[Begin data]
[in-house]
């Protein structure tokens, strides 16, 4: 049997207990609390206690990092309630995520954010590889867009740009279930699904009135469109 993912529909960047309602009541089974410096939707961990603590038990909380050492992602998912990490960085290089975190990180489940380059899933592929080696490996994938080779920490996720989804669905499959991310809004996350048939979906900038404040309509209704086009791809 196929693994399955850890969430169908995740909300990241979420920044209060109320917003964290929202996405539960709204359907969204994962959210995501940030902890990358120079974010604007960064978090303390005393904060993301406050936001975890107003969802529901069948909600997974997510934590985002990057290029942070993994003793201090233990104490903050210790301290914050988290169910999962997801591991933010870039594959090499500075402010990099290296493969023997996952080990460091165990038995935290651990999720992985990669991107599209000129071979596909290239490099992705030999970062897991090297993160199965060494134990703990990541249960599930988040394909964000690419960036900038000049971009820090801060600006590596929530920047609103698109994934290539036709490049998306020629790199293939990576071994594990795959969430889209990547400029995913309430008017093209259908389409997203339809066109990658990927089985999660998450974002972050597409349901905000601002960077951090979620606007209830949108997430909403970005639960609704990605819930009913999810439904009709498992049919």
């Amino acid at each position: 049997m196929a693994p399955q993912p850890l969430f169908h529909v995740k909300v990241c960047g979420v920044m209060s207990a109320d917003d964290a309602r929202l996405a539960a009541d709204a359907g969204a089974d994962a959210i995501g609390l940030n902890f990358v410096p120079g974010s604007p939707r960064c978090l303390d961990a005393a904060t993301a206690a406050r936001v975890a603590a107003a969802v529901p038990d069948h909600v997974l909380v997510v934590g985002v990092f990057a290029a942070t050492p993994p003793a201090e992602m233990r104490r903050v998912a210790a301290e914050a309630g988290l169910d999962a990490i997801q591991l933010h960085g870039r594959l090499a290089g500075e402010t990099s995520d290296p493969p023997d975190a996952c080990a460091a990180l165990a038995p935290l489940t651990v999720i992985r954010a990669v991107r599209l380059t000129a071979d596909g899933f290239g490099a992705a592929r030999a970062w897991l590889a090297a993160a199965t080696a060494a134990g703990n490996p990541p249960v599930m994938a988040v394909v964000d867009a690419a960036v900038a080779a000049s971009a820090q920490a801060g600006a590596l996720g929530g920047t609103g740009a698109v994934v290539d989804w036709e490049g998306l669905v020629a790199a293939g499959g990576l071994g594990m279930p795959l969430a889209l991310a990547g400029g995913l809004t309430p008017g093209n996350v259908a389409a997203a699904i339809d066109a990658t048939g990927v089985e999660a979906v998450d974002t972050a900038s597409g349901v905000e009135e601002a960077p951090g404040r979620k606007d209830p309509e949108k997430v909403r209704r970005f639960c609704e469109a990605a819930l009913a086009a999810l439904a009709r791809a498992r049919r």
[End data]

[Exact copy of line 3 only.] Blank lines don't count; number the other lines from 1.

């Amino acid at each position: 049997m196929a693994p399955q993912p850890l969430f169908h529909v995740k909300v990241c960047g979420v920044m209060s207990a109320d917003d964290a309602r929202l996405a539960a009541d709204a359907g969204a089974d994962a959210i995501g609390l940030n902890f990358v410096p120079g974010s604007p939707r960064c978090l303390d961990a005393a904060t993301a206690a406050r936001v975890a603590a107003a969802v529901p038990d069948h909600v997974l909380v997510v934590g985002v990092f990057a290029a942070t050492p993994p003793a201090e992602m233990r104490r903050v998912a210790a301290e914050a309630g988290l169910d999962a990490i997801q591991l933010h960085g870039r594959l090499a290089g500075e402010t990099s995520d290296p493969p023997d975190a996952c080990a460091a990180l165990a038995p935290l489940t651990v999720i992985r954010a990669v991107r599209l380059t000129a071979d596909g899933f290239g490099a992705a592929r030999a970062w897991l590889a090297a993160a199965t080696a060494a134990g703990n490996p990541p249960v599930m994938a988040v394909v964000d867009a690419a960036v900038a080779a000049s971009a820090q920490a801060g600006a590596l996720g929530g920047t609103g740009a698109v994934v290539d989804w036709e490049g998306l669905v020629a790199a293939g499959g990576l071994g594990m279930p795959l969430a889209l991310a990547g400029g995913l809004t309430p008017g093209n996350v259908a389409a997203a699904i339809d066109a990658t048939g990927v089985e999660a979906v998450d974002t972050a900038s597409g349901v905000e009135e601002a960077p951090g404040r979620k606007d209830p309509e949108k997430v909403r209704r970005f639960c609704e469109a990605a819930l009913a086009a999810l439904a009709r791809a498992r049919r």